A long distance call to the New York police warned them to be on the lookout. Blinksboro, on the main road, did not answer. Knapp’s Crossroads had gone to a harvest festival and forgotten to come back. No answer. Lonehaven couldn’t get the name of the car but said it would watch out for a Plunkabunk. Wakeville said no car could possibly get through there as there wasn’t any road. Miss Dolly Bobbitt returned to her novel.
And meanwhile the scout raised a mighty hand up into the vast, starry heaven, like some giant traffic cop....
“Pull that canvas cover off it,” said Nick to his comrade who had just come up the ladder. “The blamed thing’s all rotten anyway, I guess. Strike a match and find where the switch is. Look out you don’t slip in the hole. Look at all the confetti and stuff,” he added hurriedly, as the tiny flame of the match illuminated a small area of the little cupola. “War’s over, huh?”
There upon the floor were strewn the gay many-colored little paper particles, plastered against the wood by many a rain, mementos of the night when even West Ketchem arose and poured this festive, fluttering stuff down necks and into windows. Someone who had thought to throw the search-light on the flag across the street, had spilled some of insinuating stuff in the little cupola. How old and stale, and a part of the forgotten past, the war seemed! And these once gay memorials of its ending were all washed out and as colorless as the big spiders that claimed the little cupola as their own. It smelled musty up there. And whenever a match was lighted the spiders started in their webs. A lonely bat, settled for the winter, hung like an old stiff dishrag from a beam.
“Did you find the switch?” Nick asked, as he fumbled hastily with the big brass light. “All right, wait till I point the lens down, now turn it.”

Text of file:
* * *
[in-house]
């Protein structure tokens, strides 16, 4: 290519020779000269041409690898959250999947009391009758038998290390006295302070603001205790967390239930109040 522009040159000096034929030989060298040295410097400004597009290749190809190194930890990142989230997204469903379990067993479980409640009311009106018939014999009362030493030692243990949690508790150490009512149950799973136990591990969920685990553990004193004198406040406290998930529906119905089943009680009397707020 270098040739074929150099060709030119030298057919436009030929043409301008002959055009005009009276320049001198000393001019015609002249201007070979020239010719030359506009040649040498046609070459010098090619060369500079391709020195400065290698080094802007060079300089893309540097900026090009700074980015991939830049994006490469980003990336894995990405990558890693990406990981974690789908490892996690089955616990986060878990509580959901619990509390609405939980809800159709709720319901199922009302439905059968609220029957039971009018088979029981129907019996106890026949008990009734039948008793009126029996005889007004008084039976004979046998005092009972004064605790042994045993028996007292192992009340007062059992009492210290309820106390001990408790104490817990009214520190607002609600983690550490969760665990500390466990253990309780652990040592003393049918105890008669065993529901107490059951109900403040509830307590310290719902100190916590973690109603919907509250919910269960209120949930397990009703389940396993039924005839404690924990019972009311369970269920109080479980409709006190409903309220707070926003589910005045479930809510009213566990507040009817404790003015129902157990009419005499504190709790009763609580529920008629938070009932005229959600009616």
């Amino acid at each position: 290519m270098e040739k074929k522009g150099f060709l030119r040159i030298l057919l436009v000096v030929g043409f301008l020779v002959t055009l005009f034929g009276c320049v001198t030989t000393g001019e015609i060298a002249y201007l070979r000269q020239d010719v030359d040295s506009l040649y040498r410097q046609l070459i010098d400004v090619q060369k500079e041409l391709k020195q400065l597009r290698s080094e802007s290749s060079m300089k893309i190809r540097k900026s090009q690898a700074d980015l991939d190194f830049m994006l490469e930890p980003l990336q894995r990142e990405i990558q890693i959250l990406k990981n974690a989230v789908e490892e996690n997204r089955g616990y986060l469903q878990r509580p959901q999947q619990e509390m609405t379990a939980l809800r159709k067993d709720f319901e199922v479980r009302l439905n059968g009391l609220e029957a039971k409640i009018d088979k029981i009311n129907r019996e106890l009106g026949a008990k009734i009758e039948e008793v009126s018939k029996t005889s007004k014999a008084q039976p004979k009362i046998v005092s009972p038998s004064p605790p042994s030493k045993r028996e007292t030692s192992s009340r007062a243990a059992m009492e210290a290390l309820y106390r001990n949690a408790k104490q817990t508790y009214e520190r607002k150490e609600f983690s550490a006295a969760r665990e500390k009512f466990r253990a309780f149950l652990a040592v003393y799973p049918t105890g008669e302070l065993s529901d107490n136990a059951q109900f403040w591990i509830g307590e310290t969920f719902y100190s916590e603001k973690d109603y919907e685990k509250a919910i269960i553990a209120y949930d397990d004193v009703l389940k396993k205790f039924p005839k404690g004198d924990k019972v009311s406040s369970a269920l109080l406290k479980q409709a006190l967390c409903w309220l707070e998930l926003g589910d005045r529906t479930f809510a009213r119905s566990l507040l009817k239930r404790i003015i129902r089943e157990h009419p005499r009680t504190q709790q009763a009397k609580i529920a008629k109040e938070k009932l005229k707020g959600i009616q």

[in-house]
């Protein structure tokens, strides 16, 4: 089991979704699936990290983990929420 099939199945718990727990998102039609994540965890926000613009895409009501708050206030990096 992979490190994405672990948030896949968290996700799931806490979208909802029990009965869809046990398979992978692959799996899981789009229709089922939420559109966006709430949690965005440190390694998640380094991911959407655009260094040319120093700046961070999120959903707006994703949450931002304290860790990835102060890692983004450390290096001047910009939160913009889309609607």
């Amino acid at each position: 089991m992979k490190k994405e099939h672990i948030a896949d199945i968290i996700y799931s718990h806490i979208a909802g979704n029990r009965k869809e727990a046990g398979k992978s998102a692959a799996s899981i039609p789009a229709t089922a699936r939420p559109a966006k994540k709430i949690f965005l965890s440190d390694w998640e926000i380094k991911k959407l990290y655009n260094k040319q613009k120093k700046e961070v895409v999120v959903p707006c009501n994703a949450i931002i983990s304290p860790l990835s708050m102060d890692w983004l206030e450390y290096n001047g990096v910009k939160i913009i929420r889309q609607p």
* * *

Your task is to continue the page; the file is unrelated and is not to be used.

There was no light.
“Did you turn it?”
“Pull it out, maybe it works that way.”
There was no light, Norton paused in suspense while Nick shook the brass case and jarred the wiring to overcome a slight short circuit if there was any there.
“All right, turn it again.”
There was no light, and the two scouts stood baffled and heavy hearted in the lonely darkness.
“I’m a dumb-bell!” said Nick in a quick inspiration. “Go down and turn on the main switch; it’s in a box on the wall in the vestibule; just pull the handle down and push it in below. We’ll never get any juice up here with that turned off. Hurry up.”
Norton descended the ladder and with lighted matches found his way to the vestibule where the switch-box was. Here was the big switch on which all other switches in the building depended. As he pulled it down one lonely bulb in the meeting-room brightened and cast a dim light in the musty, empty place. It was evidently the only bulb in which the individual switch was turned on. Norton went through the meeting-room and turned this off. The place smelled for all the world like a school-room.